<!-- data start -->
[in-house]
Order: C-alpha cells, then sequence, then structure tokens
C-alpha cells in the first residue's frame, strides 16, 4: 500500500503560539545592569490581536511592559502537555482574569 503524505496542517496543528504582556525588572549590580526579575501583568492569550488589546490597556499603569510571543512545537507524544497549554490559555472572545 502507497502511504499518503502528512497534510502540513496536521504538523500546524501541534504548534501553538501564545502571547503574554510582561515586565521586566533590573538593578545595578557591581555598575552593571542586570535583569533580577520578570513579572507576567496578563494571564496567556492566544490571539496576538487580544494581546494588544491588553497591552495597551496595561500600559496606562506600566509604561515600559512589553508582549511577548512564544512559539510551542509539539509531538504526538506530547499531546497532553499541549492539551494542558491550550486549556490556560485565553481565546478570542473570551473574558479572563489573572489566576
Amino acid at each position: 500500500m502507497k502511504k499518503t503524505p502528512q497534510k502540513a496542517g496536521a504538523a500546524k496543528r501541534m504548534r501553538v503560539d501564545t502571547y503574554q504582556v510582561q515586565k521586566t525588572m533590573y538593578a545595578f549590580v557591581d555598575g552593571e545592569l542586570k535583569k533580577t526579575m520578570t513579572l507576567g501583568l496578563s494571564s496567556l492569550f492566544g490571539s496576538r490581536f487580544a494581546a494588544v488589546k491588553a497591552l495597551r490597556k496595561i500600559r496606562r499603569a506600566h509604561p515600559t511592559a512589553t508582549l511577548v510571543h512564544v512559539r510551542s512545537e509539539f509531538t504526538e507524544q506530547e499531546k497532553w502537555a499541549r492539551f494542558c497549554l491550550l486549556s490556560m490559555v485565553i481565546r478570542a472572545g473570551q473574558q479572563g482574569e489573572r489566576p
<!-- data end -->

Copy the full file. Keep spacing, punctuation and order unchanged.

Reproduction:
[in-house]
Order: C-alpha cells, then sequence, then structure tokens
C-alpha cells in the first residue's frame, strides 16, 4: 500500500503560539545592569490581536511592559502537555482574569 503524505496542517496543528504582556525588572549590580526579575501583568492569550488589546490597556499603569510571543512545537507524544497549554490559555472572545 502507497502511504499518503502528512497534510502540513496536521504538523500546524501541534504548534501553538501564545502571547503574554510582561515586565521586566533590573538593578545595578557591581555598575552593571542586570535583569533580577520578570513579572507576567496578563494571564496567556492566544490571539496576538487580544494581546494588544491588553497591552495597551496595561500600559496606562506600566509604561515600559512589553508582549511577548512564544512559539510551542509539539509531538504526538506530547499531546497532553499541549492539551494542558491550550486549556490556560485565553481565546478570542473570551473574558479572563489573572489566576
Amino acid at each position: 500500500m502507497k502511504k499518503t503524505p502528512q497534510k502540513a496542517g496536521a504538523a500546524k496543528r501541534m504548534r501553538v503560539d501564545t502571547y503574554q504582556v510582561q515586565k521586566t525588572m533590573y538593578a545595578f549590580v557591581d555598575g552593571e545592569l542586570k535583569k533580577t526579575m520578570t513579572l507576567g501583568l496578563s494571564s496567556l492569550f492566544g490571539s496576538r490581536f487580544a494581546a494588544v488589546k491588553a497591552l495597551r490597556k496595561i500600559r496606562r499603569a506600566h509604561p515600559t511592559a512589553t508582549l511577548v510571543h512564544v512559539r510551542s512545537e509539539f509531538t504526538e507524544q506530547e499531546k497532553w502537555a499541549r492539551f494542558c497549554l491550550l486549556s490556560m490559555v485565553i481565546r478570542a472572545g473570551q473574558q479572563g482574569e489573572r489566576p